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Maroa-Forsyth's No. 1-seeded doubles partners Mavis Wang and Serena Tuan advance to semifinals at Champaign Sectional
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Maroa-Forsyth's No. 1-seeded doubles partners Mavis Wang and Serena Tuan advance to semifinals at Champaign Sectional


CHAMPAIGN — It was hurry up and wait for Maroa-Forsyth' Mavis Wang and Serena Tuan at the Class 1A Champaign Central Sectional on Friday.

The No. 1-seeded doubles team in the sectional had first and second round byes in the tournament and by the time their third round match came around, fours hours had gone by. That sort of time spent in temperatures in the mid-50s with gusting winds can take its toll, but the duo kept busy doing some opponent reconnaissance. 

"While you are waiting, you can watch your opponents play and figure out their playing style beforehand, and even though you are sitting around you can prepare for your game mentally before," Wang said. 

The team also hit an empty court to get the blood flowing before facing Mahomet-Seymour's Gwen Tee and Averly Sanborn in the third round and the Trojan duo came out on fire, taking the first set 6-0 and also winning the second 6-4 to advance.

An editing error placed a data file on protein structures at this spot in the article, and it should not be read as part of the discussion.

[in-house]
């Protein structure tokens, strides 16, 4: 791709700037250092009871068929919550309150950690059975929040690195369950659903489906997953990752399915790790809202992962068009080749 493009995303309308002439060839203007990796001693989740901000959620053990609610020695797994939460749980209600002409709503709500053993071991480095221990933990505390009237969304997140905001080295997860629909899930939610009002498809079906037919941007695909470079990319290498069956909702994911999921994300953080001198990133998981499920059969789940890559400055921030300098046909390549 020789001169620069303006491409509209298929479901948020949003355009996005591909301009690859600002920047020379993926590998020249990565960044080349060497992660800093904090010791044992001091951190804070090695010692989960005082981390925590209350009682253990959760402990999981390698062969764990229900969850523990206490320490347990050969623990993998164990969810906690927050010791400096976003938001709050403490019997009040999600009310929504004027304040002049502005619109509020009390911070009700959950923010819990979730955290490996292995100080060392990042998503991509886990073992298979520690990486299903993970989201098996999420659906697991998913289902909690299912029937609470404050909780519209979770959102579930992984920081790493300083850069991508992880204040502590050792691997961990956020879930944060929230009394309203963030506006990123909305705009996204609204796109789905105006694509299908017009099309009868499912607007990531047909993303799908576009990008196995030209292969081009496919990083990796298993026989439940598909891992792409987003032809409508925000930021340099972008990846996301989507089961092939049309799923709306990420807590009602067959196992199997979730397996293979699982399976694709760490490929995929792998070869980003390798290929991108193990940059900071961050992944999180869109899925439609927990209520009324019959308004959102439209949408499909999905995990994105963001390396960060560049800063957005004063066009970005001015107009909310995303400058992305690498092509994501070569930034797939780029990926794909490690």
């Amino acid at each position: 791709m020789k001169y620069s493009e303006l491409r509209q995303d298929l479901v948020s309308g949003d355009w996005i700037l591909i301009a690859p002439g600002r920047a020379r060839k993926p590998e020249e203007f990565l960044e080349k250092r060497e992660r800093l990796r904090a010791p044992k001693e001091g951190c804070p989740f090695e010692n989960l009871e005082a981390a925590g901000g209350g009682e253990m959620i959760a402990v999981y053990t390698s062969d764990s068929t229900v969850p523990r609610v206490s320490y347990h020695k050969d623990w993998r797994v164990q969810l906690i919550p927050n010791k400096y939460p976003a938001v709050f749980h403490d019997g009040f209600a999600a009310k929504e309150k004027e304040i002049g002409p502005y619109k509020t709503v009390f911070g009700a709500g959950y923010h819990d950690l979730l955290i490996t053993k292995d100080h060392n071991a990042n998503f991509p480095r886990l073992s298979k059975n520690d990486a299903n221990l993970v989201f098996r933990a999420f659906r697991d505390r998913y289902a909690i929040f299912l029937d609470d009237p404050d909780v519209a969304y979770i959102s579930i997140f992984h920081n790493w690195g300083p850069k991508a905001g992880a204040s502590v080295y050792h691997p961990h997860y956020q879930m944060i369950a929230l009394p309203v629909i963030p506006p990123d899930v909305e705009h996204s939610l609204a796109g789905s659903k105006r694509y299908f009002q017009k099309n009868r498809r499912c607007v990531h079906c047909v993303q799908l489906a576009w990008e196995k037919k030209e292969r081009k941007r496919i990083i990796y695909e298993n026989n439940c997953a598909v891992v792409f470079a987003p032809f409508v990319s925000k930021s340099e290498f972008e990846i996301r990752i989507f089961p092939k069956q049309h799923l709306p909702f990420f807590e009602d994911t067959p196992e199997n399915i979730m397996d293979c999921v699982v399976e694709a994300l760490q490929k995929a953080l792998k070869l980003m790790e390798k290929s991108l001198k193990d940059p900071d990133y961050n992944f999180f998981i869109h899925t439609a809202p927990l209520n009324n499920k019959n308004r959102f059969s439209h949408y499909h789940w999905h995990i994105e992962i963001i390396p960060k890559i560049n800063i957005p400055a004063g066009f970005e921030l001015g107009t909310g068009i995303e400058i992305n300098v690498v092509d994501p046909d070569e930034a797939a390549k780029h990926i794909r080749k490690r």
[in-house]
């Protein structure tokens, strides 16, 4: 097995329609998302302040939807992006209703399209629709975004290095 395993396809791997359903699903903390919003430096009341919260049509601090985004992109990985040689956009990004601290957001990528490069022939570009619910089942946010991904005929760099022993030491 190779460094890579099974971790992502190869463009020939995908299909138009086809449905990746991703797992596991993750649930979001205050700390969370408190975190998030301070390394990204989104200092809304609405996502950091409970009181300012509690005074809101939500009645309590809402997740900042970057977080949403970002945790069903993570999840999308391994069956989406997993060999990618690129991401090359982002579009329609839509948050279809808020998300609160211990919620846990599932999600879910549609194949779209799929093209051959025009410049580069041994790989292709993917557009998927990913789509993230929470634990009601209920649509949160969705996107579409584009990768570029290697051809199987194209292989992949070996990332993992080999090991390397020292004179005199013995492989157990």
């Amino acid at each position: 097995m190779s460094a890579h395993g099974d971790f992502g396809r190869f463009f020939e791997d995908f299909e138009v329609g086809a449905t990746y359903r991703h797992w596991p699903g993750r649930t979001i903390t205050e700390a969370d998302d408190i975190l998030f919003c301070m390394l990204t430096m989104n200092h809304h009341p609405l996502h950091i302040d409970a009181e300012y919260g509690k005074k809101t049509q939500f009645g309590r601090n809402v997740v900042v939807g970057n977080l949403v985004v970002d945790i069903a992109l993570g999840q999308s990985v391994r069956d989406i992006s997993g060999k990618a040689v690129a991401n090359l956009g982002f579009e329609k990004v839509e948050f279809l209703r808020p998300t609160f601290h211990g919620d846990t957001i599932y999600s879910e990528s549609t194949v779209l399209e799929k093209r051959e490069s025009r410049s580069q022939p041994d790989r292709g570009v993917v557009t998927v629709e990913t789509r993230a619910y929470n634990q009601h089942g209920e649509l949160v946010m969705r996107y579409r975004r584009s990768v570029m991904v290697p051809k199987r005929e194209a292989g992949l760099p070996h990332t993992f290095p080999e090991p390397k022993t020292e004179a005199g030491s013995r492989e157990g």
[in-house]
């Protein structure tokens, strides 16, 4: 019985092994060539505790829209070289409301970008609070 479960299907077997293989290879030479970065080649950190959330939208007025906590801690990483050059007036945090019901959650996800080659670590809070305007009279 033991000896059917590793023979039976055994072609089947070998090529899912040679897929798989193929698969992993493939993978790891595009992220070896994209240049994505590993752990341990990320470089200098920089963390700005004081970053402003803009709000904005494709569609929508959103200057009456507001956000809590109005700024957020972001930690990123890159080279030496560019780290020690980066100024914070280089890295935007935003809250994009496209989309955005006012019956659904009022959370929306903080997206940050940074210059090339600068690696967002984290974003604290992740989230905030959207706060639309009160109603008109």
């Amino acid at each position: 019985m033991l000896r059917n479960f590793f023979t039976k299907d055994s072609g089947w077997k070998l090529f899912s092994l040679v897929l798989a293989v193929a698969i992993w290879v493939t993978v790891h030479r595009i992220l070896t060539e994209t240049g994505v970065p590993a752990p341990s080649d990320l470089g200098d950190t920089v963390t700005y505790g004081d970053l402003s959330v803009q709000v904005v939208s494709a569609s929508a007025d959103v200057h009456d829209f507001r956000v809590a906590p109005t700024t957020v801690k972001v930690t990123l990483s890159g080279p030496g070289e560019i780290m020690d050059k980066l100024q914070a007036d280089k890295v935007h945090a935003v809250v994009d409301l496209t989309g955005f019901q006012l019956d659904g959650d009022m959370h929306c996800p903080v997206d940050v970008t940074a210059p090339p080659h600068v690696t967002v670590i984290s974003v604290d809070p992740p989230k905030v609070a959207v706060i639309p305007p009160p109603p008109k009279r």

The sectional will continue on Saturday. Wang and Tuan will face Nora Kelley and Audrey Horn from St. Thomas More on in the semifinals. 

"I think at the beginning, it was definitely kind of cold but as we start warming up it helped," Tuan said. "(With the wind) you have to play based off of it for the day and that really affects your game as well."

Said Wang: "The wind was a factor for sure and at one point my hat blew off. I feel like for the cold you can overcome it by wearing layers but the wind you can't control it."

The second set was more for a challenge.

"We lost a little bit of momentum when the set changed, but I also think that (our opponents) played very well," Wang said. "They really came back stronger in the second set. I would say that my net game was pretty good today and Serena had very good net game as well. There were a lot of balls that were hard to get and Serena could get them over and get the point for us."

When the pair found out they were the No. 1 seed in the doubles competition, they were surprised. 

"The No. 1 definitely added some pressure for us," Tuan said. "When we first came here today, we sort of looked and thought out of all these people, we are the No. 1 doubles team. It is rewarding but it definitely puts more pressure on us as well to do well." 

In a typical year, the third round victory guarantees the winner a trip to the state tournament, something that isn't happening this season due to the COVID-19 pandemic. 

"I think we are just as motivated to win sectionals as if we would be able to go to state, but I guess the excitement factor has sort of been taken away, but we still really would have looked forward to it," Tuan said.